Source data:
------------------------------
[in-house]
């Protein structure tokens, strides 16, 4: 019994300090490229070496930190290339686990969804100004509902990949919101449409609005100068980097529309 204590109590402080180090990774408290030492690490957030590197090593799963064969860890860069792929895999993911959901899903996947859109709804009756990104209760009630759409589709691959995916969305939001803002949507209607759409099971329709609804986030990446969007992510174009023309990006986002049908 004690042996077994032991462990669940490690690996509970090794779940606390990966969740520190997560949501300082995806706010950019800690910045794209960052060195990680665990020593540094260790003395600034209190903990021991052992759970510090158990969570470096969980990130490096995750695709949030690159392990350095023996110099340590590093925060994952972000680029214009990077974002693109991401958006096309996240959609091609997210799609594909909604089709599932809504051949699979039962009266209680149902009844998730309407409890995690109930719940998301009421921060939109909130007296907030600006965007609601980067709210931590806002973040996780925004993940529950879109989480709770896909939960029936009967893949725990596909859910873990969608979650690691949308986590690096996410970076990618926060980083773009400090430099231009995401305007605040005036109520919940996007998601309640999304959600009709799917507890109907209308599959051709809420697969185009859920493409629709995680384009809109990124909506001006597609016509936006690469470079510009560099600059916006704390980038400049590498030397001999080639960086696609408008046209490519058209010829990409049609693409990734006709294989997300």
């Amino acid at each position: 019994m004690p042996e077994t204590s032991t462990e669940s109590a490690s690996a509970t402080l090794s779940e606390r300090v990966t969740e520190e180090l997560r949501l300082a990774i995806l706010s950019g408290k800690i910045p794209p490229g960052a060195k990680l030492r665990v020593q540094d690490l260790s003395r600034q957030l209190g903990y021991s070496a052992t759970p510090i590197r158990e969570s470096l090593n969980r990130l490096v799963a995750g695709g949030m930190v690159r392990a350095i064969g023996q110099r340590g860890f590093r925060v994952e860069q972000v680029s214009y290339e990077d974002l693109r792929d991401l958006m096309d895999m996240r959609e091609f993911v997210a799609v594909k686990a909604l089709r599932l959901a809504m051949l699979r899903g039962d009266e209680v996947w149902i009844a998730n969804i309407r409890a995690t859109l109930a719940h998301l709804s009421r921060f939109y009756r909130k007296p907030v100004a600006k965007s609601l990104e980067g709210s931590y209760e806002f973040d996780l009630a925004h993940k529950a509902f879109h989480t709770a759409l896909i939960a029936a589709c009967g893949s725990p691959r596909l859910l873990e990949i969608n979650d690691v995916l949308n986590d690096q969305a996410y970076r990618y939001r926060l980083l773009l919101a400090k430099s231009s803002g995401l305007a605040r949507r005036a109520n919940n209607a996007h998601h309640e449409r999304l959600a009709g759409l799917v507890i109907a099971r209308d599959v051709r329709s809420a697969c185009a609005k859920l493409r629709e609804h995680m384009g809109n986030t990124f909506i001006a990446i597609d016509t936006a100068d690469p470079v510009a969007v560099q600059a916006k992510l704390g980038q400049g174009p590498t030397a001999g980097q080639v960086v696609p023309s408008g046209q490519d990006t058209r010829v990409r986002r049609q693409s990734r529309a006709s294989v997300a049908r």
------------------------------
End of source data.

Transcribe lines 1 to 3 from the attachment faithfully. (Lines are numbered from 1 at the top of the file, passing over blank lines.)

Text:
[in-house]
């Protein structure tokens, strides 16, 4: 019994300090490229070496930190290339686990969804100004509902990949919101449409609005100068980097529309 204590109590402080180090990774408290030492690490957030590197090593799963064969860890860069792929895999993911959901899903996947859109709804009756990104209760009630759409589709691959995916969305939001803002949507209607759409099971329709609804986030990446969007992510174009023309990006986002049908 004690042996077994032991462990669940490690690996509970090794779940606390990966969740520190997560949501300082995806706010950019800690910045794209960052060195990680665990020593540094260790003395600034209190903990021991052992759970510090158990969570470096969980990130490096995750695709949030690159392990350095023996110099340590590093925060994952972000680029214009990077974002693109991401958006096309996240959609091609997210799609594909909604089709599932809504051949699979039962009266209680149902009844998730309407409890995690109930719940998301009421921060939109909130007296907030600006965007609601980067709210931590806002973040996780925004993940529950879109989480709770896909939960029936009967893949725990596909859910873990969608979650690691949308986590690096996410970076990618926060980083773009400090430099231009995401305007605040005036109520919940996007998601309640999304959600009709799917507890109907209308599959051709809420697969185009859920493409629709995680384009809109990124909506001006597609016509936006690469470079510009560099600059916006704390980038400049590498030397001999080639960086696609408008046209490519058209010829990409049609693409990734006709294989997300």
């Amino acid at each position: 019994m004690p042996e077994t204590s032991t462990e669940s109590a490690s690996a509970t402080l090794s779940e606390r300090v990966t969740e520190e180090l997560r949501l300082a990774i995806l706010s950019g408290k800690i910045p794209p490229g960052a060195k990680l030492r665990v020593q540094d690490l260790s003395r600034q957030l209190g903990y021991s070496a052992t759970p510090i590197r158990e969570s470096l090593n969980r990130l490096v799963a995750g695709g949030m930190v690159r392990a350095i064969g023996q110099r340590g860890f590093r925060v994952e860069q972000v680029s214009y290339e990077d974002l693109r792929d991401l958006m096309d895999m996240r959609e091609f993911v997210a799609v594909k686990a909604l089709r599932l959901a809504m051949l699979r899903g039962d009266e209680v996947w149902i009844a998730n969804i309407r409890a995690t859109l109930a719940h998301l709804s009421r921060f939109y009756r909130k007296p907030v100004a600006k965007s609601l990104e980067g709210s931590y209760e806002f973040d996780l009630a925004h993940k529950a509902f879109h989480t709770a759409l896909i939960a029936a589709c009967g893949s725990p691959r596909l859910l873990e990949i969608n979650d690691v995916l949308n986590d690096q969305a996410y970076r990618y939001r926060l980083l773009l919101a400090k430099s231009s803002g995401l305007a605040r949507r005036a109520n919940n209607a996007h998601h309640e449409r999304l959600a009709g759409l799917v507890i109907a099971r209308d599959v051709r329709s809420a697969c185009a609005k859920l493409r629709e609804h995680m384009g809109n986030t990124f909506i001006a990446i597609d016509t936006a100068d690469p470079v510009a969007v560099q600059a916006k992510l704390g980038q400049g174009p590498t030397a001999g980097q080639v960086v696609p023309s408008g046209q490519d990006t058209r010829v990409r986002r049609q693409s990734r529309a006709s294989v997300a049908r």